Updates from our Chief Economist

Todd Mattina

Senior Vice President, Chief Economist, Team Co-Lead

Mackenzie Multi-Asset Strategies Team

Todd Mattina, Senior Vice President, Chief Economist and Co-Lead of Mackenzie Multi-Asset Strategies Team, shares monthly insights on the economy, markets and more.

Fighting debt with more debt

October 5, 2020

When the pandemic is finally behind us and essential crisis relief programs can be safely tapered off, governments will need credible multi-year plans to reign in public debt. Mackenzie’s Chief Economist Todd Mattina and Economist Jules Boudreau call for growth-friendly policies to reduce budget deficits post-pandemic.

Not a time for fiscal austerity

September 24, 2020

In the Throne Speech on September 23, the federal government outlined its plans to fight the pandemic-related downturn in the near term and restructure the economy in the longer term. Economists Todd Mattina and Jules Boudreau share their insights and analysis.

Shifting your retirement focus with “lower for longer” interest rates

September 8, 2020

As a result of the pandemic and other economic factors, low interest rates appear poised to persist. Investors may need to shift their focus on long-term asset allocation to satisfy their retirement income needs. Economists Todd Mattina and Jules Boudreau have ideas for you to consider.

Are central banks “borrowing” from Modern Monetary Theory?

September 2, 2020

The fiscal and monetary responses to the COVID crises have led to unprecedented public deficits and money printing. Economist Jules Boudreau discusses and compares current policy reactions to that of Modern Monetary Theory.

Yields, liquidity and asset prices

August 7, 2020

Near zero risk-free rates are expected for a prolonged period, supporting higher yielding assets. Mackenzie’s Chief Economist Todd Mattina discusses how shifting asset yields and liquidity conditions impact multi-asset portfolios.

Asset allocation for tomorrow’s uncertain economy

July 10, 2020

In today’s low-yield environment, the traditional 60/40 asset allocation is expected to generate lower returns in the next decade compared to the exceptional performance of the last 40 years.

After the Pandemic: Economic Scenarios in the Post-Crisis World

June 4, 2020

Recent gains in global stock markets suggest investors are more optimistic about the outlook. Surveys of economist forecasts point to a bounce in global economic activity next year following a “sudden stop” in 2020 to enforce social distancing.

Rebound from the Lockdown

May 5, 2020

In this month’s note, we provide an update on the economic outlook and discuss why financial markets appear optimistic despite an unprecedented economic slowdown. We believe that forward-looking investors are looking past current economic weakness to focus on an apparent peak in new cases and deaths from the pandemic, the expected re-opening of major economies and robust policy measures to replace lost incomes.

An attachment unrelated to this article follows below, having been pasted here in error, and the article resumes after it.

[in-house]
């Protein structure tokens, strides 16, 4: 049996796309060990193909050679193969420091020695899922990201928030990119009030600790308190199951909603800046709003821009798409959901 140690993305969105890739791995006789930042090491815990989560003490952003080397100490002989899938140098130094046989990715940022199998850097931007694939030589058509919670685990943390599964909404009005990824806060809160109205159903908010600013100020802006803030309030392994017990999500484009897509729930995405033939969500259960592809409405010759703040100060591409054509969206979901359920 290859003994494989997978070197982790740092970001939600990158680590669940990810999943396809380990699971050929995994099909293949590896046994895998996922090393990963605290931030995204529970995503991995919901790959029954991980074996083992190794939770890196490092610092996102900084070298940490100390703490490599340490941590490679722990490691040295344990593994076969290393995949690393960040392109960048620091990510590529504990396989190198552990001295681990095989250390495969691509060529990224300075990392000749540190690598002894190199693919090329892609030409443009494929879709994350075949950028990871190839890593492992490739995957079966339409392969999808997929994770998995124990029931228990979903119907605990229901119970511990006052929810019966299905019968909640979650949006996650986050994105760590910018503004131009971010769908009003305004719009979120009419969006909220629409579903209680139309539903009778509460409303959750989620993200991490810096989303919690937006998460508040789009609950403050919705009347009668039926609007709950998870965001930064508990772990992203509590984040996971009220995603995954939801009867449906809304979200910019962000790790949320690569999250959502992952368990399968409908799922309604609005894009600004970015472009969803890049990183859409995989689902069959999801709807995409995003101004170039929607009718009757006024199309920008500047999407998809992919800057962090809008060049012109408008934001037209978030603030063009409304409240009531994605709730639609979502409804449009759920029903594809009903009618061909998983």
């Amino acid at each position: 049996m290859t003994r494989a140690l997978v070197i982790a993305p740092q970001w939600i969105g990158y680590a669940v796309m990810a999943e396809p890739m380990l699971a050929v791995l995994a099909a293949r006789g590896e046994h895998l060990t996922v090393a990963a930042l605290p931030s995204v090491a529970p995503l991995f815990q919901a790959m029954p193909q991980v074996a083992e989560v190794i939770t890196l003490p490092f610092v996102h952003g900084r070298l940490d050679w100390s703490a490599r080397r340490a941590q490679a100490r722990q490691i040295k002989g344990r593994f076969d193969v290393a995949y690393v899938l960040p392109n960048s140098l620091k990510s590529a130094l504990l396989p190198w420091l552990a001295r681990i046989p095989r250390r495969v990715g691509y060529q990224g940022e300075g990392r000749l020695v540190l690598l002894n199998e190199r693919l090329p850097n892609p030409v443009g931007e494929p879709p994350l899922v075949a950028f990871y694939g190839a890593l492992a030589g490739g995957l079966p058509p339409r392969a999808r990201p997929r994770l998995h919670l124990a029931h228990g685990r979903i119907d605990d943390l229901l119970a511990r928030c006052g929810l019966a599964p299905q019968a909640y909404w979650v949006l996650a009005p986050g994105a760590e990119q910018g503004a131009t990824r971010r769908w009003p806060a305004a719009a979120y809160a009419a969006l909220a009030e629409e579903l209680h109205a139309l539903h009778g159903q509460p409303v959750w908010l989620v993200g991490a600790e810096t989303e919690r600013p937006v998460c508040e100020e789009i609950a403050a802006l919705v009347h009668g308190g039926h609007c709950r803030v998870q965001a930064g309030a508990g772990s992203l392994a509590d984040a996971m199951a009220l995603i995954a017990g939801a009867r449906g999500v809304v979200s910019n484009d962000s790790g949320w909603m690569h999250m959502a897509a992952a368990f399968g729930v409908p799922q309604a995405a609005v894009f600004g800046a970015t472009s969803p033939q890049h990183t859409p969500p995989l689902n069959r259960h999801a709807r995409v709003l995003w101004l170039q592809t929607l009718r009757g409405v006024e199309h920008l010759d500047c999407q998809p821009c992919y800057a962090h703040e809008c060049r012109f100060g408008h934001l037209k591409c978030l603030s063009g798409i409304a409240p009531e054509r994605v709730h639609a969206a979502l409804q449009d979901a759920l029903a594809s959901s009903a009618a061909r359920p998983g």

Todd's latest from social:

April 20, 2020

China’s Q1 GDP growth rate of -6.8% is the weakest since 1992, reflecting shuttered productive capacity during the lock-down. However, China has re-opened and activity is returning rapidly.


Todd's latest from social:

April 16, 2020

Government budget deficits this year are expected to surpass the 2008-09 recession. After the crisis, governments will need to rebuild fiscal space and ensure public finances are sustainable on a long-term footing.

Todd's latest from social:

April 9, 2020

Canadian job losses in March were 40% of total employment gains since the Great Recession. While many jobs are expected to return once the shutdown is over, the scale and speed of job losses highlight the urgency of supporting lost incomes.

Todd's latest from social:

April 7, 2020

For those who look to Italy’s experience with social distancing policy as a means to contain the spread of COVID-19, the recent peak in the daily number of new cases is noteworthy.


Flattening the Curves

March 27, 2020


  • Stopping the pandemic spread while minimizing the steep economic cost is the key policy challenge
  • Policymakers have acted quickly with strong measures to backstop the economy and credit markets
  • Policy stimulus should strive to prevent a further deterioration in demand and unemployment, but policymakers cannot offset the negative supply-side impact of a prolonged economic lockdown
  • The macro outlook depends on the duration of social distancing to contain the epidemic
  • Long horizon investors should continue periodic portfolio rebalancing and ensure adequate liquidity to avoid selling assets at distressed prices

Todd's latest from social:

March 19, 2020

As governments face the largest budget deficits since the Great Recession, strong fundamentals are important to underpin a “whatever it takes” fiscal policy response. Amongst the G-7 countries, Canada and Germany have the most fiscal space to accommodate larger budget deficits as needed.


Market turbulence follows coronavirus and oil price war

March 12, 2020

The worsening coronavirus outbreak and oil price war have sharply increased financial market turbulence. The number of coronavirus cases is expected to rise sharply over coming weeks in North America and Europe based on the views of respected epidemiologists. Even if fatalities remain low, essential measures to contain the virus are expected to disrupt global supply chains and weaken consumer confidence. Compounding the economic shock from the coronavirus is Saudi Arabia’s oil price war, whichcomes at an inopportune time for the global economy. Ramping up oil supply to boost market share and displace US shaleproducers has increased credit risk in the high yield energy sector.

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